Cyanobacterial Dynamics at the Sediment-Water Interface (funded in 2020).   Internal wave dynamics and interactions at the sediment-water interface may be an important driver of cyanobacterial bloom dynamics in the Finger Lakes, but connections between these processes are insufficiently understood. This study will assess and compare cyanobacteria and cyanotoxin genetic signatures and activity in bottom water and bed sediments, assess viability of cyanobacteria in sediments, and determine if resuspension by internal waves or fall turnover affects cyanobacteria in bottom waters and at the sediment-water interface.

Cyanobacterial Community Structure and Function in the Finger Lakes (funded in 2019). Genetic analysis to characterize cyanobacterial community composition (“who is there”) and function (“what are they doing”) will be added to advanced sensor technology and discrete water-quality data being used in Owasco and Seneca Lakes. The genetic analysis will add an important dimension to the ongoing advanced water-quality monitoring program designed to shed light on environmental conditions associated with bloom formation and cyanotoxin production.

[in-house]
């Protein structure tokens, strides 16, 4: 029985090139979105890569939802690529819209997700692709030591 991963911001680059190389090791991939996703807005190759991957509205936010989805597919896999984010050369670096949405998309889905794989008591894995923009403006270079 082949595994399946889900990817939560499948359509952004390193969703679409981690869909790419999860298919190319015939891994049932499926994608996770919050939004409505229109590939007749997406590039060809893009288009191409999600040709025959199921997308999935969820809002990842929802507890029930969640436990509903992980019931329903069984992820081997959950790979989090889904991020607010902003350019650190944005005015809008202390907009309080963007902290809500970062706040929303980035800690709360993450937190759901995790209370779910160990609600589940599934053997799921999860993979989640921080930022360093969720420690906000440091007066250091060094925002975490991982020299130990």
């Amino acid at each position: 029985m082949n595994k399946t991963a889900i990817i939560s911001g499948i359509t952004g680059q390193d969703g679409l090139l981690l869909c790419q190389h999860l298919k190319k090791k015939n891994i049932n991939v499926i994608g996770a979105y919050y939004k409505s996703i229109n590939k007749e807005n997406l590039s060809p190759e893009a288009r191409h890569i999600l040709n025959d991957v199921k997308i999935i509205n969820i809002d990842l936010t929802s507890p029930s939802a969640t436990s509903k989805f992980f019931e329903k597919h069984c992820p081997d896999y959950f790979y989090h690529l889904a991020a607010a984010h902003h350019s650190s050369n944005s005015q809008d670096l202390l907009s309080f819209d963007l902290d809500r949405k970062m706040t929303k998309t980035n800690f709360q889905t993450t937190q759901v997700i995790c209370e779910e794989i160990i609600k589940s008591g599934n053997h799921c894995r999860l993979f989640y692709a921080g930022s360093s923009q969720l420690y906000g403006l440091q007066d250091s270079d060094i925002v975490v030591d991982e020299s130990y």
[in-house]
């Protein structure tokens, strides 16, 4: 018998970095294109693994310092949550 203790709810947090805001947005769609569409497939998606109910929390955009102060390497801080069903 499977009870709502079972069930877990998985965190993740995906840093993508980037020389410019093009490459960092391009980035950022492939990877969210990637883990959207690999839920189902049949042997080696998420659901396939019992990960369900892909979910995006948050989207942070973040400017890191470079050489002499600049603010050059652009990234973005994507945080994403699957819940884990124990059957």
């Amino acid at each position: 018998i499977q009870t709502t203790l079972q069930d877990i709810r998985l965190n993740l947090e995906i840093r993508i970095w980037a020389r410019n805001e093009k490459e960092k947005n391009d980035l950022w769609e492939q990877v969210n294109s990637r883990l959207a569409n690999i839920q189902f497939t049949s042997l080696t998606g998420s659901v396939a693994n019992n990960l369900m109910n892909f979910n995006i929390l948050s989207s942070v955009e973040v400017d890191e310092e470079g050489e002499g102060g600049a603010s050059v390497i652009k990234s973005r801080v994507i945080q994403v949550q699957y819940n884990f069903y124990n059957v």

Solid Phase Adsorption Toxin Tracking (SPATT) in the Finger Lakes (funded in 2019). SPATT samplers, which adsorb cyanotoxins in the water column for analysis,  are passive and time-integrative, capturing ephemeral toxin events that can be missed by traditional discrete sampling. In this project, SPATT samplers will be added to the advanced data-collection platforms on Owasco and Seneca Lakes.


HAB CMF Project Detail Map: Oregon

North Santiam and McKenzie River Basin reservoirs—Oregon

ContactKurt Carpenter